I asked Sampson about the difference between the coach who led Oklahoma to the Final Four in 2002 and the coach who has led Houston to the Final Four in 2021.

“Life has a way of humbling you,” Sampson said. “As you get older, you tend not to worry about what people say or think. When you are young in the profession and a little insecure, and I think I was both for a long time, you’re constantly seeking approval, everybody likes that. I think that when you get older, you focus on doing that for other people and not worrying about it yourself. I don’t need it anymore, I don’t care about it anymore.”

In that respect, one of the most exhilarating parts this season for Sampson has been a hiring cycle that has seen at least 15 Black coaches get head-coaching opportunities. “We want the younger guys, the younger brothers to have it better than we had it,” he said. “I wish John Chaney, and John Thompson, Big House Gaines and John McClendon – I wish those guys could see this. I know they’re looking, and they’re sitting there saying, ‘Look at this.’ ”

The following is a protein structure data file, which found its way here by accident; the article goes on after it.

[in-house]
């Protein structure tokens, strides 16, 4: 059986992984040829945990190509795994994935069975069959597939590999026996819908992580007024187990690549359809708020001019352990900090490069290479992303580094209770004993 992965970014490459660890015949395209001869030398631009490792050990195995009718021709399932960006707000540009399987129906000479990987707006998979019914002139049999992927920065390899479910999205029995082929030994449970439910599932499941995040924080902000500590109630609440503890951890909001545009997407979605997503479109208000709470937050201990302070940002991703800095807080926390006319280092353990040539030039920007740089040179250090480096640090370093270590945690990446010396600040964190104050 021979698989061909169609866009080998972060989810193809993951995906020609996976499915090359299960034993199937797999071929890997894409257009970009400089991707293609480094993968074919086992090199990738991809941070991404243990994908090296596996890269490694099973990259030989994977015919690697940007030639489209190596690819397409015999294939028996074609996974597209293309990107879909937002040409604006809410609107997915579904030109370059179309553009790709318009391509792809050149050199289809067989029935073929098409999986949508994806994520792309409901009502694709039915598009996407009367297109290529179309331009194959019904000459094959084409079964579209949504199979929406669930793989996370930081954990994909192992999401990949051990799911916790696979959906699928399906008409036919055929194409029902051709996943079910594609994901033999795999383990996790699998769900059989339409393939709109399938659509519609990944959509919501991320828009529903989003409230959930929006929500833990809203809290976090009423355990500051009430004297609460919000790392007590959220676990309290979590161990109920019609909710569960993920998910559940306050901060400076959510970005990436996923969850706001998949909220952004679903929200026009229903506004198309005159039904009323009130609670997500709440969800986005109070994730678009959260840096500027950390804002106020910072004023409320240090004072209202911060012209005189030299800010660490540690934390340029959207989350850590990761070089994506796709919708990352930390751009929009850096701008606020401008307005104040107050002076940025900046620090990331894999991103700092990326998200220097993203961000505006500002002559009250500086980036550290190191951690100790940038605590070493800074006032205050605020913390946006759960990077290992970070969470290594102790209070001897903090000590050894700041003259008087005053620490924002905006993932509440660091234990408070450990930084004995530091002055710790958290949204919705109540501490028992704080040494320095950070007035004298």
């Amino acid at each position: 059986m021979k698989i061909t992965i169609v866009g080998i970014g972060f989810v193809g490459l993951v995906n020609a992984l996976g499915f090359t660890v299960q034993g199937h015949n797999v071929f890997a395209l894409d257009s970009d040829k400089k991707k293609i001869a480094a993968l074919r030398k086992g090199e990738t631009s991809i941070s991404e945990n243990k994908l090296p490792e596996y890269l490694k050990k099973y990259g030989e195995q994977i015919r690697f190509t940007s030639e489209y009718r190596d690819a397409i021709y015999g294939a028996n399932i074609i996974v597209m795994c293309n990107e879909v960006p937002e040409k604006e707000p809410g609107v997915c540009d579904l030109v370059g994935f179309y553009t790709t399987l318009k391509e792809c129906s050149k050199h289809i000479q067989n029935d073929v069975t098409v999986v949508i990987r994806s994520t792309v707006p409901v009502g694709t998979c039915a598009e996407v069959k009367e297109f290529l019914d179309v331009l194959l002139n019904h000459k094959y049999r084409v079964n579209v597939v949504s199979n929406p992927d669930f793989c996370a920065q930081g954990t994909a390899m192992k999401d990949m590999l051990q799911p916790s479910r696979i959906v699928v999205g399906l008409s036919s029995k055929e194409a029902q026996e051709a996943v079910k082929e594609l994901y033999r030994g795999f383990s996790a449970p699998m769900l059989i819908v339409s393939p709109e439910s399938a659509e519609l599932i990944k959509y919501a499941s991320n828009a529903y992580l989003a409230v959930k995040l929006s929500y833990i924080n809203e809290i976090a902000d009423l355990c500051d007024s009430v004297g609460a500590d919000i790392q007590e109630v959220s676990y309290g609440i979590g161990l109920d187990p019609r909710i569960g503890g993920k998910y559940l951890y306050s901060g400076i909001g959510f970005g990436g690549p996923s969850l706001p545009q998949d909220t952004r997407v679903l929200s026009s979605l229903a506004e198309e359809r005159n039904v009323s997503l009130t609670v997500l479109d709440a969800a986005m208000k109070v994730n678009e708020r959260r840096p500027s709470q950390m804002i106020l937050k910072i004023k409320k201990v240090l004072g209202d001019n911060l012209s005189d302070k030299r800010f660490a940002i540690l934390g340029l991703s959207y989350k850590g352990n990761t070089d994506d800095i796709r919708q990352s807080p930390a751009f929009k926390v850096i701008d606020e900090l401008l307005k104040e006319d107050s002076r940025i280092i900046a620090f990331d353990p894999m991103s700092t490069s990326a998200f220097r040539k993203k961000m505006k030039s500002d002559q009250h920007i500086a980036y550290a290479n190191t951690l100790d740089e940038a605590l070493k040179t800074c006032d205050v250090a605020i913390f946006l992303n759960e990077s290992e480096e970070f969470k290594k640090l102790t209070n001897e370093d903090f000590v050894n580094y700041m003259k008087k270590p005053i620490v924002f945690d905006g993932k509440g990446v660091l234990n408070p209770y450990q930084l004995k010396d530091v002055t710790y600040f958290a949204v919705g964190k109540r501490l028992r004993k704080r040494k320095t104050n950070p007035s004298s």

They would also be pleased with Sampson, too. After all these years, he’s keeping the faith and still fighting the good fight.

William C. Rhoden, the former award-winning sports columnist for The New York Times and author of “Forty Million Dollar Slaves,” is a writer-at-large for . Contact him at william.rhoden@espn.com.